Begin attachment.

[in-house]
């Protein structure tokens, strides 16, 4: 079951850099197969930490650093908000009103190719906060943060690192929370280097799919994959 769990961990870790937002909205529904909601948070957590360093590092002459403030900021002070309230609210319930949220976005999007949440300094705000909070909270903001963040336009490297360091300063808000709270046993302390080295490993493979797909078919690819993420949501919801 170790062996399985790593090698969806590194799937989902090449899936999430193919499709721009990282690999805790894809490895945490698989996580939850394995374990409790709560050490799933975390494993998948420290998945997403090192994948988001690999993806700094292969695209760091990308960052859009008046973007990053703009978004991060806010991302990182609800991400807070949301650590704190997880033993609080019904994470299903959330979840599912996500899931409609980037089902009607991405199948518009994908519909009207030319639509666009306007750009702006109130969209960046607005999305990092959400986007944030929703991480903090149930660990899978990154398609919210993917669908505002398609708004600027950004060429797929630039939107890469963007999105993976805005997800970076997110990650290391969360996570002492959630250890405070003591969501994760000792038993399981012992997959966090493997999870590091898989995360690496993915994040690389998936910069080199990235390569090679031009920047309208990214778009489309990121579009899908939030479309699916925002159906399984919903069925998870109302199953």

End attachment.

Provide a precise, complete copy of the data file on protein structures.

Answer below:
[in-house]
């Protein structure tokens, strides 16, 4: 079951850099197969930490650093908000009103190719906060943060690192929370280097799919994959 769990961990870790937002909205529904909601948070957590360093590092002459403030900021002070309230609210319930949220976005999007949440300094705000909070909270903001963040336009490297360091300063808000709270046993302390080295490993493979797909078919690819993420949501919801 170790062996399985790593090698969806590194799937989902090449899936999430193919499709721009990282690999805790894809490895945490698989996580939850394995374990409790709560050490799933975390494993998948420290998945997403090192994948988001690999993806700094292969695209760091990308960052859009008046973007990053703009978004991060806010991302990182609800991400807070949301650590704190997880033993609080019904994470299903959330979840599912996500899931409609980037089902009607991405199948518009994908519909009207030319639509666009306007750009702006109130969209960046607005999305990092959400986007944030929703991480903090149930660990899978990154398609919210993917669908505002398609708004600027950004060429797929630039939107890469963007999105993976805005997800970076997110990650290391969360996570002492959630250890405070003591969501994760000792038993399981012992997959966090493997999870590091898989995360690496993915994040690389998936910069080199990235390569090679031009920047309208990214778009489309990121579009899908939030479309699916925002159906399984919903069925998870109302199953």